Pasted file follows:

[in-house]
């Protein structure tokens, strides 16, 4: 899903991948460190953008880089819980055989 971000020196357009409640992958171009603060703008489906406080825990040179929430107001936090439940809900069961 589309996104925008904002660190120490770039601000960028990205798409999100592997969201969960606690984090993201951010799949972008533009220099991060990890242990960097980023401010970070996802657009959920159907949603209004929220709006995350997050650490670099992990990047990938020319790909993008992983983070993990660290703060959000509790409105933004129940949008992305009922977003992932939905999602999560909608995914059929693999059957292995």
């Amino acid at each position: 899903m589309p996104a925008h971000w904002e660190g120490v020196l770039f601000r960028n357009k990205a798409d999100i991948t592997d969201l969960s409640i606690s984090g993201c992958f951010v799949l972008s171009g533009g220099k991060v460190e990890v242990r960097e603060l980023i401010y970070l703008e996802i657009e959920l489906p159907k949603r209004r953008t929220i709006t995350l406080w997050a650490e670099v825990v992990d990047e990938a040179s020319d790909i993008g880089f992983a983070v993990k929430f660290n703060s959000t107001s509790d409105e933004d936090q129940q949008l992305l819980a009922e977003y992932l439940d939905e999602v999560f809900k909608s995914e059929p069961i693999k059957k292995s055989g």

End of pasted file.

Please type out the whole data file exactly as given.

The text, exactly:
[in-house]
């Protein structure tokens, strides 16, 4: 899903991948460190953008880089819980055989 971000020196357009409640992958171009603060703008489906406080825990040179929430107001936090439940809900069961 589309996104925008904002660190120490770039601000960028990205798409999100592997969201969960606690984090993201951010799949972008533009220099991060990890242990960097980023401010970070996802657009959920159907949603209004929220709006995350997050650490670099992990990047990938020319790909993008992983983070993990660290703060959000509790409105933004129940949008992305009922977003992932939905999602999560909608995914059929693999059957292995």
């Amino acid at each position: 899903m589309p996104a925008h971000w904002e660190g120490v020196l770039f601000r960028n357009k990205a798409d999100i991948t592997d969201l969960s409640i606690s984090g993201c992958f951010v799949l972008s171009g533009g220099k991060v460190e990890v242990r960097e603060l980023i401010y970070l703008e996802i657009e959920l489906p159907k949603r209004r953008t929220i709006t995350l406080w997050a650490e670099v825990v992990d990047e990938a040179s020319d790909i993008g880089f992983a983070v993990k929430f660290n703060s959000t107001s509790d409105e933004d936090q129940q949008l992305l819980a009922e977003y992932l439940d939905e999602v999560f809900k909608s995914e059929p069961i693999k059957k292995s055989g």